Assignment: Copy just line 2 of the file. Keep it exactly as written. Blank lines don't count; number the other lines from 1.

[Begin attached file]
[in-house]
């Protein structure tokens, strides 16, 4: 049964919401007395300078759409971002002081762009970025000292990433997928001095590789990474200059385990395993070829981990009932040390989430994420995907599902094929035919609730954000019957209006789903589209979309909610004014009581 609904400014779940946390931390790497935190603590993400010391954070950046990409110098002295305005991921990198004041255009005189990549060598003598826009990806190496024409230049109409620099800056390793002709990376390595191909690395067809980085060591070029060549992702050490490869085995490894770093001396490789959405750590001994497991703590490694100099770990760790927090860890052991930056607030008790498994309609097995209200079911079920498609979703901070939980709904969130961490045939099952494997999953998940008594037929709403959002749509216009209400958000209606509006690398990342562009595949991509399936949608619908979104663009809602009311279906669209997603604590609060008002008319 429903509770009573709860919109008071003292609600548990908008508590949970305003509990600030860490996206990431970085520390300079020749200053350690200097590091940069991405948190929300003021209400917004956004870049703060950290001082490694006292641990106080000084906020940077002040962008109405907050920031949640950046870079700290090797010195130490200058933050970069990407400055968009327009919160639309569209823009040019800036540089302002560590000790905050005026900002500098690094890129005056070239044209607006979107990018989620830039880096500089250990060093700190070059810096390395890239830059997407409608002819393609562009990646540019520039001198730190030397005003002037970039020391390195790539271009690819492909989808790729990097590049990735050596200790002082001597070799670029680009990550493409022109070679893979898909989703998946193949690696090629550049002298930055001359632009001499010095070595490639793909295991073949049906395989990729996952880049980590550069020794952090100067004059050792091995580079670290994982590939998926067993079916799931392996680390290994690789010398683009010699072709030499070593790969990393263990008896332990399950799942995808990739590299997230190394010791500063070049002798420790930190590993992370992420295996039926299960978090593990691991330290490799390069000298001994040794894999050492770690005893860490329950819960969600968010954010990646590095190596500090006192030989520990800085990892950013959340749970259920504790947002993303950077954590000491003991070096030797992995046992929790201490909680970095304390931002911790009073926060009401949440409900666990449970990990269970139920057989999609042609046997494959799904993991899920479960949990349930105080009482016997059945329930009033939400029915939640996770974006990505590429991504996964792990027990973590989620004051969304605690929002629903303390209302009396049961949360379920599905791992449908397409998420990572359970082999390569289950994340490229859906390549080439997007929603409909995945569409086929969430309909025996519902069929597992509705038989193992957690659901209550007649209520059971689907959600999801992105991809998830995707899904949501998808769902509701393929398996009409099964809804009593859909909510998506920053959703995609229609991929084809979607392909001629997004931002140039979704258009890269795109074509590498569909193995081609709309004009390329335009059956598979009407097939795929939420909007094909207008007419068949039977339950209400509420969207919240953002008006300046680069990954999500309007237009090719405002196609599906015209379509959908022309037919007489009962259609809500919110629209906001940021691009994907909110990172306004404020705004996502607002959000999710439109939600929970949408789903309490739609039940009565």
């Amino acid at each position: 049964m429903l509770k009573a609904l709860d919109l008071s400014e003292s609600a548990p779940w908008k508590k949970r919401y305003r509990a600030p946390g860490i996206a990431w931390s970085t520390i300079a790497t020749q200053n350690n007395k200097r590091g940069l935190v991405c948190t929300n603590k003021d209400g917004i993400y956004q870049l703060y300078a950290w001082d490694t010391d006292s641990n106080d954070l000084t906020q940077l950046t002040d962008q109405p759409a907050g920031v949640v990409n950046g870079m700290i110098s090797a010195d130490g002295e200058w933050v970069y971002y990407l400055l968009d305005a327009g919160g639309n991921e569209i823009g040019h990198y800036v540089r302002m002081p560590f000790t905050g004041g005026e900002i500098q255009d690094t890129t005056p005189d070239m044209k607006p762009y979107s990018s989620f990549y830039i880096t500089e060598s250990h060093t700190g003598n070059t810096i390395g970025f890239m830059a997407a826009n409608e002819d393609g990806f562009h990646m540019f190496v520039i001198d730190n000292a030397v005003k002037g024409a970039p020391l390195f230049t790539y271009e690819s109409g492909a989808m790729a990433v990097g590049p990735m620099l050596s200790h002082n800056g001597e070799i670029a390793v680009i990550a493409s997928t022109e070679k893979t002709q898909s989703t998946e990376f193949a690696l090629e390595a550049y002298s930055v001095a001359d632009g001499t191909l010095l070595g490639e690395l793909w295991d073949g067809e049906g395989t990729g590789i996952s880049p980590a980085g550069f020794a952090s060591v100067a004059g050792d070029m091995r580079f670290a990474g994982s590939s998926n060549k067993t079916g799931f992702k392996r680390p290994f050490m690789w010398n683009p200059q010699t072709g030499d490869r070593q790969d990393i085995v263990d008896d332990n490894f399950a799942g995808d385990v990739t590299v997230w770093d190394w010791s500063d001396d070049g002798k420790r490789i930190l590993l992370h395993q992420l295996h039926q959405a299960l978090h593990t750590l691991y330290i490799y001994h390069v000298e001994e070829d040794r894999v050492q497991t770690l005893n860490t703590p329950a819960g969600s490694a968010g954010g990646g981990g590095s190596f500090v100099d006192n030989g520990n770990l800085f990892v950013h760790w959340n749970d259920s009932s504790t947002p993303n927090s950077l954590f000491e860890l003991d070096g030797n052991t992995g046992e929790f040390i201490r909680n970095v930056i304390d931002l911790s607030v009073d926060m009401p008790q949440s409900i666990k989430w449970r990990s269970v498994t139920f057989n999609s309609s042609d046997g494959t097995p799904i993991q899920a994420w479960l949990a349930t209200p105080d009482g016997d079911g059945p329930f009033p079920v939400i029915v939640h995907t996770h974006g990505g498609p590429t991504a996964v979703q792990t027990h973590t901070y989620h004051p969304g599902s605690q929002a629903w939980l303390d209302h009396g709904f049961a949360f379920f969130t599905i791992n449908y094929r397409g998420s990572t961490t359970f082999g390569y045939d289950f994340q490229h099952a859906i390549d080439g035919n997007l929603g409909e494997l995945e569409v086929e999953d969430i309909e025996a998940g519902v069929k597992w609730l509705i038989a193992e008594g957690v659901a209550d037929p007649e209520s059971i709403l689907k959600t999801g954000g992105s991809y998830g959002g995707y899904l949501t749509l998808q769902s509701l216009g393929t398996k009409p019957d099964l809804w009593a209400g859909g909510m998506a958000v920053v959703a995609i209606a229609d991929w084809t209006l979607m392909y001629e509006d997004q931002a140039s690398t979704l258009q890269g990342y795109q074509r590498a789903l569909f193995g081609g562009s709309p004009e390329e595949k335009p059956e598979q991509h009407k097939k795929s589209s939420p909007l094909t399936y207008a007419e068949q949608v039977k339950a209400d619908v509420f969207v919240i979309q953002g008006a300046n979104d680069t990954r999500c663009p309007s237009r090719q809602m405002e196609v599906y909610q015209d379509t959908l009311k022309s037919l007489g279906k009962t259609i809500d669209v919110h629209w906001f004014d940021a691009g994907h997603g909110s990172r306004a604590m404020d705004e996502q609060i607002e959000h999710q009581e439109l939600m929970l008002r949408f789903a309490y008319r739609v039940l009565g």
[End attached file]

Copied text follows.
């Protein structure tokens, strides 16, 4: 049964919401007395300078759409971002002081762009970025000292990433997928001095590789990474200059385990395993070829981990009932040390989430994420995907599902094929035919609730954000019957209006789903589209979309909610004014009581 609904400014779940946390931390790497935190603590993400010391954070950046990409110098002295305005991921990198004041255009005189990549060598003598826009990806190496024409230049109409620099800056390793002709990376390595191909690395067809980085060591070029060549992702050490490869085995490894770093001396490789959405750590001994497991703590490694100099770990760790927090860890052991930056607030008790498994309609097995209200079911079920498609979703901070939980709904969130961490045939099952494997999953998940008594037929709403959002749509216009209400958000209606509006690398990342562009595949991509399936949608619908979104663009809602009311279906669209997603604590609060008002008319 429903509770009573709860919109008071003292609600548990908008508590949970305003509990600030860490996206990431970085520390300079020749200053350690200097590091940069991405948190929300003021209400917004956004870049703060950290001082490694006292641990106080000084906020940077002040962008109405907050920031949640950046870079700290090797010195130490200058933050970069990407400055968009327009919160639309569209823009040019800036540089302002560590000790905050005026900002500098690094890129005056070239044209607006979107990018989620830039880096500089250990060093700190070059810096390395890239830059997407409608002819393609562009990646540019520039001198730190030397005003002037970039020391390195790539271009690819492909989808790729990097590049990735050596200790002082001597070799670029680009990550493409022109070679893979898909989703998946193949690696090629550049002298930055001359632009001499010095070595490639793909295991073949049906395989990729996952880049980590550069020794952090100067004059050792091995580079670290994982590939998926067993079916799931392996680390290994690789010398683009010699072709030499070593790969990393263990008896332990399950799942995808990739590299997230190394010791500063070049002798420790930190590993992370992420295996039926299960978090593990691991330290490799390069000298001994040794894999050492770690005893860490329950819960969600968010954010990646590095190596500090006192030989520990800085990892950013959340749970259920504790947002993303950077954590000491003991070096030797992995046992929790201490909680970095304390931002911790009073926060009401949440409900666990449970990990269970139920057989999609042609046997494959799904993991899920479960949990349930105080009482016997059945329930009033939400029915939640996770974006990505590429991504996964792990027990973590989620004051969304605690929002629903303390209302009396049961949360379920599905791992449908397409998420990572359970082999390569289950994340490229859906390549080439997007929603409909995945569409086929969430309909025996519902069929597992509705038989193992957690659901209550007649209520059971689907959600999801992105991809998830995707899904949501998808769902509701393929398996009409099964809804009593859909909510998506920053959703995609229609991929084809979607392909001629997004931002140039979704258009890269795109074509590498569909193995081609709309004009390329335009059956598979009407097939795929939420909007094909207008007419068949039977339950209400509420969207919240953002008006300046680069990954999500309007237009090719405002196609599906015209379509959908022309037919007489009962259609809500919110629209906001940021691009994907909110990172306004404020705004996502607002959000999710439109939600929970949408789903309490739609039940009565």